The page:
High up in their ivory towers, the pointy shoes just realized what most of us have known for some time — high inflation is not as transitory as they have spent months convincing us.
Quite a 180 from earlier this year:
Federal Reserve Chairman Jerome Powell said prices would rise this year as the pandemic recedes and Americans are able to go out and spend, but he played down the risk that this would spur unwanted inflation.
“We do expect that inflation will move up over the course of this year,” Powell told the House Financial Services Committee on Tuesday, citing pent-up demand, supply-chain bottlenecks and the comparison with very weak price pressures last year. “Our best view is that the effect on inflation will be neither particularly large nor persistent.”
As we said at the time in these missives:
As far as markets go, the “irony” of the prevailing belief that any inflation will be temporary is that the weighting to sectors which are the best inflation hedges (commodities) is the lowest in about 100 years. In other words, we are at the point in history in which investors are the least prepared for inflation.
And here we are today (h/t to @trader_ferg for the graphic)…
ALL THINGS TRANSITORY…
Whatever the pointy shoes say, we’re not just ready to retire our musings about inflation.
In February 2020, we started warning that lockdowns will bring about inflation and shortages. This pesky stuff is now part of our daily lives. We recently set up a dedicated inflation channel in our Insider private forum, where members can share their own experiences with all things “transitory”.
Over in Europe, exploding energy prices are proving to be anything but transitory.
European consumer prices are rising at their fastest pace since 1997.
Annual inflation across the 19 countries that use the euro, including Europe’s largest economies Germany, France, Italy and Spain, hit 4.9% in November, driven mainly by soaring energy prices, according to Eurostat, the EU statistics office.
That’s the highest rate since 1997, when the European Union started collecting data in preparation for the launch of the euro two years later, and up from 4.1% in October.
According to Eurostat’s flash estimate, energy prices rose by 27.4% in November. Services inflation was 2.7%.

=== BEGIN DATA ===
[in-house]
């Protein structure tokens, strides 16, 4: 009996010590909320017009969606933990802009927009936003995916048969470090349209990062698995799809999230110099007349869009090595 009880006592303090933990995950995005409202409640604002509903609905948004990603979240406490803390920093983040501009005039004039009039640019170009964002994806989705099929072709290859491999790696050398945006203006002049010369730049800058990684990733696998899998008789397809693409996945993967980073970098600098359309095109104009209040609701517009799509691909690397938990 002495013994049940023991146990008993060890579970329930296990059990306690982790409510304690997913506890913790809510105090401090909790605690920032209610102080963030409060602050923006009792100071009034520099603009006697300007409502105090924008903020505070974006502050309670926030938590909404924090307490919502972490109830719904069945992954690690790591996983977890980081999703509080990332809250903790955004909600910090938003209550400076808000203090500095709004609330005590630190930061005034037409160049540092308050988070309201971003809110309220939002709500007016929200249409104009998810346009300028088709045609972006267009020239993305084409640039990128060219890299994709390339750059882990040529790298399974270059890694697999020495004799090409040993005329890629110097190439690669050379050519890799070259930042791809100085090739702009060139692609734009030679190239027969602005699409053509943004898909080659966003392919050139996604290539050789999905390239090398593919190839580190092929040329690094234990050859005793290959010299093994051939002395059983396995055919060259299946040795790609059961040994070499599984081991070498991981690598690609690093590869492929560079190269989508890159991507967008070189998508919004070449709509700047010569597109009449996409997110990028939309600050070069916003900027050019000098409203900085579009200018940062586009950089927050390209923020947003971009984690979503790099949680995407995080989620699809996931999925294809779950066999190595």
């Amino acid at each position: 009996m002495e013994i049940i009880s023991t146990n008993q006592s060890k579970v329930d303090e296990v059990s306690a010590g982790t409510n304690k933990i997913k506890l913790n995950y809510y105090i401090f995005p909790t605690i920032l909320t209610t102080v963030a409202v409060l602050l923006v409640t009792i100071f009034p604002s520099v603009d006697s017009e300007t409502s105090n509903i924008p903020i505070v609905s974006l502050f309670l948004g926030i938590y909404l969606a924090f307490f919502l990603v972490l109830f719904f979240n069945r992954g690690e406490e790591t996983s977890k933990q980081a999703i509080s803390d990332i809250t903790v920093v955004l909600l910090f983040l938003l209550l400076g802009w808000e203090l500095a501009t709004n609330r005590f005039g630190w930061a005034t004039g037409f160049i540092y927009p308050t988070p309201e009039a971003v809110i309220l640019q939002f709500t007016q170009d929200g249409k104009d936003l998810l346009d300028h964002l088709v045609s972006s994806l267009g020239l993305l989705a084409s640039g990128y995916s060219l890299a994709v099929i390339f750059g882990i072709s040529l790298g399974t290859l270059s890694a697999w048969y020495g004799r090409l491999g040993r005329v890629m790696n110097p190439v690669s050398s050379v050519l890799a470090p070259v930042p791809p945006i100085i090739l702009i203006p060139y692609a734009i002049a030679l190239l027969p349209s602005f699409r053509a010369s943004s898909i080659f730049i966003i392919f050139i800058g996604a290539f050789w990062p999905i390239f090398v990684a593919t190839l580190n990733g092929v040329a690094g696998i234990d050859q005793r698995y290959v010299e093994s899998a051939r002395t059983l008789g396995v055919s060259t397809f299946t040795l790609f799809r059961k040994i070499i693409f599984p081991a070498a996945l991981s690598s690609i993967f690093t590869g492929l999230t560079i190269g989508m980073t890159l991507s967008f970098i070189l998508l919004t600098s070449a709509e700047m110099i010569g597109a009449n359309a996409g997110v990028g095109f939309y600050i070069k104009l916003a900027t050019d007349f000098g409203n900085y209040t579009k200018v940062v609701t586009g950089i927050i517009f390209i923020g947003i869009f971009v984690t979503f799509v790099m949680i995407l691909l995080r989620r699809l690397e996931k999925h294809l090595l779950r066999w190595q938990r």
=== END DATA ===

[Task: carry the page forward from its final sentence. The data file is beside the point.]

“The surge in headline inflation continues to be mainly driven by higher energy prices, but core inflation also saw a surprisingly strong increase, likely linked to a surge in German package holiday prices,” Katharina Koenz, an economist at Oxford Economics, wrote in a research note.
Insider member Patrick shared this stunning piece of art that gives European impressionists a serious run for their money.
“UTILITIES BILL” – OIL CANVAS, UNKNOWN ARTIST, 2021 EUROPE
We bet it would fetch millions of dollars as an NFT.
IT’S A LAND RUSH
As value investors with time horizons that seem like forever in today’s instant gratification-driven world, the following conversation with billionaire ‘cable cowboy’ John Malone resonates with us:
Every investor has a different time horizon, a different perspective. To me, I’ve always been a long-term investor and so I’m much more interested in, in building this business brick by brick, making it solid and sticky, and how can you grow and how can you grow pricing power and how can you defend the franchises that you’re building. It’s that kind of, that kind of a thing. It’s too early. I really think it’s too early to assess. The market is obviously putting huge market valuations on Netflix and frankly, Netflix relative to Disney. And, you know, I mean, hell there’s a car company that I guess is just going public that has $130 billion market cap—
FABER: There is.
MALONE: And hasn’t built a car yet.
FABER: That’s true. Rivian.
MALONE: So really, there’s no question that the equity markets right now are so interested in growth above all other criteria, and this is like the bubble in the late 90s, up through 2000. It’s all about growth. This is a land rush.
With all this in mind, is it a coincidence that John Malone has been focused on the same investments as us here at Capitalist Exploits? We think not.
DIGITAL LAND GRAB
Oh, and speaking of land rush…
Got your attention, didn’t it? Here’s more:
A plot of virtual land in the online world known as Decentraland sold this week for a whopping $2.43 million, more than double the previous record set for the price of virtual real estate.
Decentraland is a popular online environment where users can exchange cryptocurrencies for land and buildings. Users can also walk around the digital world and meet other users through customizable avatars.
We saw firsthand some pretty bizarre behaviour during the dot-com mania of 1999 and 2000. And this “digital land grab” looks and feels very much like the dot-com bubble. Or perhaps we’re just old dinosaurs who don’t get this “age of exponential”.
NOT TOO LATE FOR CHRISTMAS…
Order by Dec. 8 for delivery in the US! See our holiday deadlines here.
Have a great weekend!